Rec therapy students assisting veterans via summer internships
From left: Slippery Rock University recreational therapy majors Aimee Espe of Johnstown; Rachel Kerr of Harmony; and Hunter Jones of Erie are interning at the Louis Stokes VA in Cleveland, Ohio.
July 29, 2016
SLIPPERY ROCK, Pa. - Scattered across Pennsylvania, Ohio and New York, a group of Slippery Rock University recreation therapy students have been spending their final summer as college students in the service of others, rather than themselves.
Rather than a leisurely vacation, the 10 soon-to-be graduates are spending their "off time" interning at Veterans Affairs medical centers throughout the region.
The students are carrying out multiple functions that will eventually lead to national certification as recreational therapists. By the close of the 16-week outings, each will be able to successfully pass the job analysis portion of their national exams; properly assess a client; determine individual needs; outline goals and objectives for patients; regulate appropriate interventions; and computerize documentation.
"All of these seniors are competent, highly motivated students who applied for the internships with the Veterans Administration with hopes of working with veterans in the future," said Deborah Hutchins, SRU program director of recreational therapy. "All they need to succeed are to take the knowledge and skills they learned at the University and apply it at the VA."
The group includes:
- Tyler Balbierer from Glenmoore: Coatesville Veterans Affairs Medical Center (Pennsylvania);
- Amber Bowser from New Kensington: VA Western New York Healthcare System (New York);
- Aimee Espe from Johnstown: Louis Stokes Cleveland VA Medical Center (Ohio);
- Kaylee Faull from Grove City: VA Butler Healthcare Community Living Center (Pennsylvania);
- Hunter Jones from Erie: Louis Stokes Cleveland VA Medical Center (Ohio);
- Rachel Kerr from Harmony: Louis Stokes Cleveland VA Medical Center (Ohio);
- Shelby Murphy from New Castle: VA Butler Healthcare Community Living Center (Pennsylvania);
- Hannah Panchik from Worthington: VA Pittsburgh Healthcare System (Pennsylvania);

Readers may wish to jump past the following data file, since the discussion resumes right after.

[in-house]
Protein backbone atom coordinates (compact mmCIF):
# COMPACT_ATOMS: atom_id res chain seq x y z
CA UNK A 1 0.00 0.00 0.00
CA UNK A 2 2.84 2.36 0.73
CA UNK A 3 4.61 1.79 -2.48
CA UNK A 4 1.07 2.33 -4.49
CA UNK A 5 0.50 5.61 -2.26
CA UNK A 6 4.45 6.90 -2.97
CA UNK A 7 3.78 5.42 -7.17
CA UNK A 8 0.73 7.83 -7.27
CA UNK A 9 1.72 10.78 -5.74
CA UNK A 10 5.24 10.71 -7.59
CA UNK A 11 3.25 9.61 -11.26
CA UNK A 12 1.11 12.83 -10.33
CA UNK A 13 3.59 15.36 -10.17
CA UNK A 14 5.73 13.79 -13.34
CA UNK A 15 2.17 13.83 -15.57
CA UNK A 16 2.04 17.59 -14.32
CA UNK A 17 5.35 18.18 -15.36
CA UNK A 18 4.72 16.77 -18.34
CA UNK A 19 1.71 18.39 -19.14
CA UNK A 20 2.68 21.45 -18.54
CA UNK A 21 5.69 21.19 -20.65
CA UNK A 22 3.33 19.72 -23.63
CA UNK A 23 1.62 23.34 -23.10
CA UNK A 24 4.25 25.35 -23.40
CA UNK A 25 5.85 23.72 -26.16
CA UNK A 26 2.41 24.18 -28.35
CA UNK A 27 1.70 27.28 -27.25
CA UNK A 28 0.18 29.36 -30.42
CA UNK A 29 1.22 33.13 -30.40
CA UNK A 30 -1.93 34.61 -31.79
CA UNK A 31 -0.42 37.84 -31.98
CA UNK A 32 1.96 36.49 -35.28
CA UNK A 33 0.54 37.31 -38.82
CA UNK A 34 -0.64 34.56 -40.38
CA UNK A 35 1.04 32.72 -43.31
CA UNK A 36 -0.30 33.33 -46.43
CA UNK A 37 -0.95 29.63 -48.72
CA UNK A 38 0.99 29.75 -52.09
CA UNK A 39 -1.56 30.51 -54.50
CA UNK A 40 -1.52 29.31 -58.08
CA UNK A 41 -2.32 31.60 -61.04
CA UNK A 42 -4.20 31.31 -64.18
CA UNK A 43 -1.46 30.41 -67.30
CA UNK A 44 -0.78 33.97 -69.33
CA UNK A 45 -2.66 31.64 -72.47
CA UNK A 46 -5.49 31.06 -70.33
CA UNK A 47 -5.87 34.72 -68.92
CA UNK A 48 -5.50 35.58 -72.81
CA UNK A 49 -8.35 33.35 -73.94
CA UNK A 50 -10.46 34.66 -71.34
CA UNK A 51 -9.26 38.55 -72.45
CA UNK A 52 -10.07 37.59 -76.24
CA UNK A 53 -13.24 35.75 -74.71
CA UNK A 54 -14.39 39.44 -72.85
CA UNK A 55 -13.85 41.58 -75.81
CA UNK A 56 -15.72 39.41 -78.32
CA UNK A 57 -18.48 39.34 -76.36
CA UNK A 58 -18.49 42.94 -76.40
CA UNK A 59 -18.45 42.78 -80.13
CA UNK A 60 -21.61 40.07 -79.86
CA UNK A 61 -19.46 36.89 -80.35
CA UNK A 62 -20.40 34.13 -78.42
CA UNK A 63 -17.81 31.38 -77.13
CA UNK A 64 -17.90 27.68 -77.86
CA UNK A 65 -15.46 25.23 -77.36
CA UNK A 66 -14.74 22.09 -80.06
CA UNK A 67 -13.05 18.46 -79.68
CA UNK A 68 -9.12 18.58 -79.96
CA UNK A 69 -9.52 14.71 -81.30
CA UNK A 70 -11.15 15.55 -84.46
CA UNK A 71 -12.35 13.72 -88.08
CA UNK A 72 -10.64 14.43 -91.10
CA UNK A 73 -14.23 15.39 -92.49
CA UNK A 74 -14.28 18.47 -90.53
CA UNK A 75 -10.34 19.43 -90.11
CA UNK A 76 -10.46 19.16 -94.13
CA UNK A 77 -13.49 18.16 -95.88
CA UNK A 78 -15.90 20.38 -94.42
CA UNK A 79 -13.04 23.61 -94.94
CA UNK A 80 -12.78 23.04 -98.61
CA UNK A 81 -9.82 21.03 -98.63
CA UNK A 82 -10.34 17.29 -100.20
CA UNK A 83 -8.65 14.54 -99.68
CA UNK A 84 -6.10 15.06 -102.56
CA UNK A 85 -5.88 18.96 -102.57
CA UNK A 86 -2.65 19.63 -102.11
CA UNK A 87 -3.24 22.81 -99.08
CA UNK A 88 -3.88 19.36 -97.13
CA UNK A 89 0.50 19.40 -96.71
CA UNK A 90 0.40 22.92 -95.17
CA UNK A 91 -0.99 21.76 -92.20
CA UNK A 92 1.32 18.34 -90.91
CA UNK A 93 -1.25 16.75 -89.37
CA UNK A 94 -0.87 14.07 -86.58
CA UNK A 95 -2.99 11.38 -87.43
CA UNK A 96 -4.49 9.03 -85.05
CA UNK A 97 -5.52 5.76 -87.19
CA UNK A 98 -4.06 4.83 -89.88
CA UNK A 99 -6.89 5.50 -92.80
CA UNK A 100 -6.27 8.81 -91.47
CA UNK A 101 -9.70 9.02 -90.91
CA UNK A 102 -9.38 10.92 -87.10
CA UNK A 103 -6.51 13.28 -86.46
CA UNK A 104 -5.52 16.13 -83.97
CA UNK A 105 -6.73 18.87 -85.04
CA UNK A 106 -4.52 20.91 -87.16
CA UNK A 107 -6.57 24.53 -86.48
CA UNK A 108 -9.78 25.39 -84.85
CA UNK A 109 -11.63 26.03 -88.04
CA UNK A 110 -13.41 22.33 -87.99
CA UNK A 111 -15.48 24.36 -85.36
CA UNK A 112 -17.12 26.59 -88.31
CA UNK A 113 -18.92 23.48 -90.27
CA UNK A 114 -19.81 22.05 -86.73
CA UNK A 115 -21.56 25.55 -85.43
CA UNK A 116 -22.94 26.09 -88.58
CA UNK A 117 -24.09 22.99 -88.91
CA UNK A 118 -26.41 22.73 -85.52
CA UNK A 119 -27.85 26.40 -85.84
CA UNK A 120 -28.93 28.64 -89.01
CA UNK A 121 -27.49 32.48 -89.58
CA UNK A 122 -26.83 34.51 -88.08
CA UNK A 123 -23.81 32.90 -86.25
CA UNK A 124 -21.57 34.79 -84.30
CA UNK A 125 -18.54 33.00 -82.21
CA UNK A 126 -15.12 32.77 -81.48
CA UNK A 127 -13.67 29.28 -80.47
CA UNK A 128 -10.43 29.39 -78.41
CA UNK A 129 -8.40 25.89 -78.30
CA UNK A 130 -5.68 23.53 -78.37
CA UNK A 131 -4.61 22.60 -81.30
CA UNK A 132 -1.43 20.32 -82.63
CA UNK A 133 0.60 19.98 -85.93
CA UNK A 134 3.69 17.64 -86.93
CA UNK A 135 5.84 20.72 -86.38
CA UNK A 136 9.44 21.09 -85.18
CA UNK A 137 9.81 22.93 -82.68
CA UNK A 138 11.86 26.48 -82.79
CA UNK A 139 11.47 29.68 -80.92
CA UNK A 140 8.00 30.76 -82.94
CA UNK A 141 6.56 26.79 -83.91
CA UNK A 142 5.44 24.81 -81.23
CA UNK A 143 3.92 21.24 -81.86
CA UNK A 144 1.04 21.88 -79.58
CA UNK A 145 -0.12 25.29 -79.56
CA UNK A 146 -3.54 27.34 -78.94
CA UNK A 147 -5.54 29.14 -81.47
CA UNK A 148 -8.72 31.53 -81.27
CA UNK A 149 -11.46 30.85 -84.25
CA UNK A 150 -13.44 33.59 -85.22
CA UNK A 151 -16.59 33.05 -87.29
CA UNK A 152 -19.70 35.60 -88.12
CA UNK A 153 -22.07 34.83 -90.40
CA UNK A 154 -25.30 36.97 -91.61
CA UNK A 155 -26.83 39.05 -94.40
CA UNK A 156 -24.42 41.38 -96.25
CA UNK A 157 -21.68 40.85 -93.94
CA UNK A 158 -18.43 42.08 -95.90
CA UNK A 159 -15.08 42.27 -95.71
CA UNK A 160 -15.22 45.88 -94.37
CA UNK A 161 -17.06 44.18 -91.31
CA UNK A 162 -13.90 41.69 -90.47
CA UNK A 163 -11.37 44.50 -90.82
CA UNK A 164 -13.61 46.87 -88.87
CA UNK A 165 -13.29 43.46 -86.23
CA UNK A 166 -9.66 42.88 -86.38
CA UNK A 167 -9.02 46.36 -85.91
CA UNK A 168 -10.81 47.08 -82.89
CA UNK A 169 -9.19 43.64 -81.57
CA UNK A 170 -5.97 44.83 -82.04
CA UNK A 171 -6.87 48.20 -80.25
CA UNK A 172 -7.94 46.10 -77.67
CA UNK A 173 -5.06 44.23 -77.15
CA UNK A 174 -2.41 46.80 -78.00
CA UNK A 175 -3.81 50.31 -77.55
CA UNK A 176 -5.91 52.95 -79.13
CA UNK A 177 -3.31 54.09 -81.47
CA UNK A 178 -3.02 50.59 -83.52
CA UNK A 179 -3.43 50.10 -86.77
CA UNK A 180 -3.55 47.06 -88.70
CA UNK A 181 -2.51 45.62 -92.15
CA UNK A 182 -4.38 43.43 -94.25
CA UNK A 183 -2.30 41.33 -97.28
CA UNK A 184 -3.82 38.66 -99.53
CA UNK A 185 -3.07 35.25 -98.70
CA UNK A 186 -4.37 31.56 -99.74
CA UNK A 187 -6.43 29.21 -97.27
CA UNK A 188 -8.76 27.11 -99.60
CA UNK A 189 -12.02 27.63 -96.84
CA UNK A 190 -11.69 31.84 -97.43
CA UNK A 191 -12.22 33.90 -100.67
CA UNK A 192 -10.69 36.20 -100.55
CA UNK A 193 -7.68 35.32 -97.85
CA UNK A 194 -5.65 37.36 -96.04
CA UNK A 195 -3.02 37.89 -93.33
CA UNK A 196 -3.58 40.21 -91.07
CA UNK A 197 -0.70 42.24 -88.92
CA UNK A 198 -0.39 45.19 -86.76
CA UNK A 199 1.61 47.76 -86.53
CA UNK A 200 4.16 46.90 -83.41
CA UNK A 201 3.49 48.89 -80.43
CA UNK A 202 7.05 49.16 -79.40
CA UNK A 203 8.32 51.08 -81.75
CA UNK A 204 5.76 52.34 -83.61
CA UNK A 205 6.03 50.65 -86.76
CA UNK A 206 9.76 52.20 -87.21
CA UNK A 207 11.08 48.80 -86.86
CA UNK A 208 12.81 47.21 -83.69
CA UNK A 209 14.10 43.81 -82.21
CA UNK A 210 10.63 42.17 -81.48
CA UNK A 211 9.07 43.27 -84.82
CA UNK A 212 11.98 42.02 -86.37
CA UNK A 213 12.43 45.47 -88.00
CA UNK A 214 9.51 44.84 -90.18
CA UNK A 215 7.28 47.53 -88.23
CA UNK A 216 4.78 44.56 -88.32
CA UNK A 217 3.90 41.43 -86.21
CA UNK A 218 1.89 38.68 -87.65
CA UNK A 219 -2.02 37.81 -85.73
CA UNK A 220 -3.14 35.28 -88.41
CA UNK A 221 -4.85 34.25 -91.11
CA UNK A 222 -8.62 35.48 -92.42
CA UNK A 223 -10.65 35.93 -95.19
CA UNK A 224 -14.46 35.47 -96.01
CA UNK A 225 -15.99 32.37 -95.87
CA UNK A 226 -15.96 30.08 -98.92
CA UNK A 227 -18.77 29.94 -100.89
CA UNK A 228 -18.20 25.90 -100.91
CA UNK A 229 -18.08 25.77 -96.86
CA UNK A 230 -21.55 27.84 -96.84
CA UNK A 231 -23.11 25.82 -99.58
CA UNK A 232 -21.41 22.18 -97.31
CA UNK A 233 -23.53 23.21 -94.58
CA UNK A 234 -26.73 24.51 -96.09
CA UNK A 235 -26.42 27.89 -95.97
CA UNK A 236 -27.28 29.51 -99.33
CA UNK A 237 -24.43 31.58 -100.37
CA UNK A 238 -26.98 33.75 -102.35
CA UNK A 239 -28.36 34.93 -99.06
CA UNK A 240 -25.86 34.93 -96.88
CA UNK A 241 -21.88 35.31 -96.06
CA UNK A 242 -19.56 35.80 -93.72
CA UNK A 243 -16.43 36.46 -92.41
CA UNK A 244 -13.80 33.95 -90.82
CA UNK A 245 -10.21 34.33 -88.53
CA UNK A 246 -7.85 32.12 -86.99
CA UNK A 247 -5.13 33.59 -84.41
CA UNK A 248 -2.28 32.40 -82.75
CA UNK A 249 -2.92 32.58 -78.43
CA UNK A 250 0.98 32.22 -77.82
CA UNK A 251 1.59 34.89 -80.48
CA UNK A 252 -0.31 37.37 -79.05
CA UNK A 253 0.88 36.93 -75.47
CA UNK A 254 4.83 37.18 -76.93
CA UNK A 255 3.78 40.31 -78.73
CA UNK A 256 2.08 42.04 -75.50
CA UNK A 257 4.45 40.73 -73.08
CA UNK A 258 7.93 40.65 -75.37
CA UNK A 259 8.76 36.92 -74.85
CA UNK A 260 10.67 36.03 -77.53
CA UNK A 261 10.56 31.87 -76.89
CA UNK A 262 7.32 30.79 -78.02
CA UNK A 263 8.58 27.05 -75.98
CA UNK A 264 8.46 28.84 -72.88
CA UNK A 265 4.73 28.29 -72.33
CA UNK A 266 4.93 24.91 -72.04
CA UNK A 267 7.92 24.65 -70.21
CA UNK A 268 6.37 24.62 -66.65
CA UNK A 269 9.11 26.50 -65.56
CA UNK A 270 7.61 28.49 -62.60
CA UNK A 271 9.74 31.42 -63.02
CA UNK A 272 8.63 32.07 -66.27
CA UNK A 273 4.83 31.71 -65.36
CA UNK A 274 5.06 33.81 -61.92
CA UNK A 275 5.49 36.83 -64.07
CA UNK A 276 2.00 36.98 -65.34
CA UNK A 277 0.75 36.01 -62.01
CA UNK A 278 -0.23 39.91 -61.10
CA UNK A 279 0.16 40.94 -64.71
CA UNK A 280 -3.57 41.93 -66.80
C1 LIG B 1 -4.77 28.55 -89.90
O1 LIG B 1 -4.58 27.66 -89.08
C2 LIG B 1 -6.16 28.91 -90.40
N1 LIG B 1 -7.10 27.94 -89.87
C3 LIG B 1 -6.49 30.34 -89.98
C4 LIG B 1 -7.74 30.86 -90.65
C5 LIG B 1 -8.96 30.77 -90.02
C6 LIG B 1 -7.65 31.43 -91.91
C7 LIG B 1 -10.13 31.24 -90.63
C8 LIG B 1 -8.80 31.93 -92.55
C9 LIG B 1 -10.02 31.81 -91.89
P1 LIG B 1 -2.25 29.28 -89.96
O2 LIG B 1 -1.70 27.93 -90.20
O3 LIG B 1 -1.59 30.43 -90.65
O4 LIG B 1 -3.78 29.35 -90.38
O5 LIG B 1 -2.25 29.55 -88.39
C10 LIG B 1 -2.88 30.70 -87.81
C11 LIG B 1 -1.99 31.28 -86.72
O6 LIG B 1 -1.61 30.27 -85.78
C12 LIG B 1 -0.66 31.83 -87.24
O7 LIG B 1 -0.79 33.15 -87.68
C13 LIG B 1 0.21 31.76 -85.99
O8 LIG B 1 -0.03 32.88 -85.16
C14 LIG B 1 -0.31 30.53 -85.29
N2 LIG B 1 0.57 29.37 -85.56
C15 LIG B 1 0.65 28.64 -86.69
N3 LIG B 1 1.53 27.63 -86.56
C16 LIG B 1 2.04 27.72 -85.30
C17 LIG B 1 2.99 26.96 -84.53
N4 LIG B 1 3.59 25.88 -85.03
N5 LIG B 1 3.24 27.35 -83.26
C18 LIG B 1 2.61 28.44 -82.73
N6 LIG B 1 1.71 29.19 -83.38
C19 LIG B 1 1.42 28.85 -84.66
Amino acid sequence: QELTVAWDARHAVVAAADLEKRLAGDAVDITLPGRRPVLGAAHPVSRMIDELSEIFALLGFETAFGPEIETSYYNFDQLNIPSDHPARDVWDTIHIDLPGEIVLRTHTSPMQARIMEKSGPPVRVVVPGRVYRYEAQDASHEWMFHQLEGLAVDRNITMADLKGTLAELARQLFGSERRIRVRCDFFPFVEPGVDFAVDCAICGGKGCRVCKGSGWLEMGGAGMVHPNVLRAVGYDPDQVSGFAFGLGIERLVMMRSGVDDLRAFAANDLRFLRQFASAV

- Nick Rohm from Turbotville: Wilkes-Barre VA Medical Center (Pennsylvania); and
- Hannah Shelley from Exeter: Wilkes-Barre VA Medical Center (Pennsylvania)
For Espe, the privilege of working with veterans began long before she walked through the doors of the Louis Stokes facility. Her experience began in the horse corral - an arena she had nearly missed altogether.
As a second-semester sophomore, Espe, a former special education major, made the bold decision to transition into recreational therapy after conversations about the major with a friend.
"As much as I wanted to help others, I realized my life goal wasn't to be in a classroom every day," said Espe. "It was my friend, who was majoring in rec therapy herself, who pointed me in the right direction. She helped me envision exactly what I had hoped to do from the start."
Espe's first stop was a practicum at SRU's Storm Harbor Equestrian Center with the "Horses for Heroes" program, an initiative funded through an adaptive sports grant from the U.S. Department of Veterans Affairs.
The equine-assisted recreational therapy program is an SRU initiative that addresses both veterans' physical and mental disabilities. Through grooming and therapeutic riding, participants can experience social and physiological benefits including: improved respiration and circulation; improvement in gross motor functioning and cognition; reduced symptoms of stress or anxiety; decreased risk of depression; and reconnection with other people.
Storm Harbor has worked with more than 100 veterans per year since the program's inception in 2006. Veterans can participate in the program on a one-time basis or visit multiple times to expand their skills. Since 2010, recreational therapists have been conducting equine-assisted activities for veterans with varying conditions, including: post-traumatic stress disorder; amputations; spinal cord injuries; traumatic brain injuries; and neurological disorders such as Parkinson's disease.
And while Espe may have been teaching her heroes how to handle a curry brush or a saddle cinch, she was learning her own lessons in the process.
"As they told me stories of their military careers and I watched them interact with the horses, I realized how much I enjoyed it all," said Espe. "Their smiles gave me more passion for this work. I knew I wanted to spend my life helping to make their lives better."
That resolve led to her internship acceptance at the third largest VA campus in the nation. Like each of her SRU colleagues, Espe's work this summer focuses on clinical treatment areas including: behavioral health; rehabilitation; dementia care; spin cord unit; or adaptive sports.
"I am very thankful to have been given the opportunity to complete my internship at the Cleveland VA," Espe said. "Each day I wake up excited to go into work.
"Working with veterans keeps you on your toes, but also gives you the best life lessons. During my first rotation I worked with the gambling treatment program and during the time, was able to watch a program graduation ceremony. On graduation day, one of the veterans approached me with a pack of Lifesavers and said, 'These are for you because you helped save my life.' These moments remind me that I am in the right field and how fortunate I am with this opportunity."
Despite the short time the students have spent at their assignments, for some, the power of the shared bonds has been undeniable.
"I am proud and lucky to serve those who have served our country," said Shelley. "Hearing their stories is a truly amazing and very humbling experience. I love that I have had the opportunity to build relationships with these veterans and help them continue to live happy and healthy lives."
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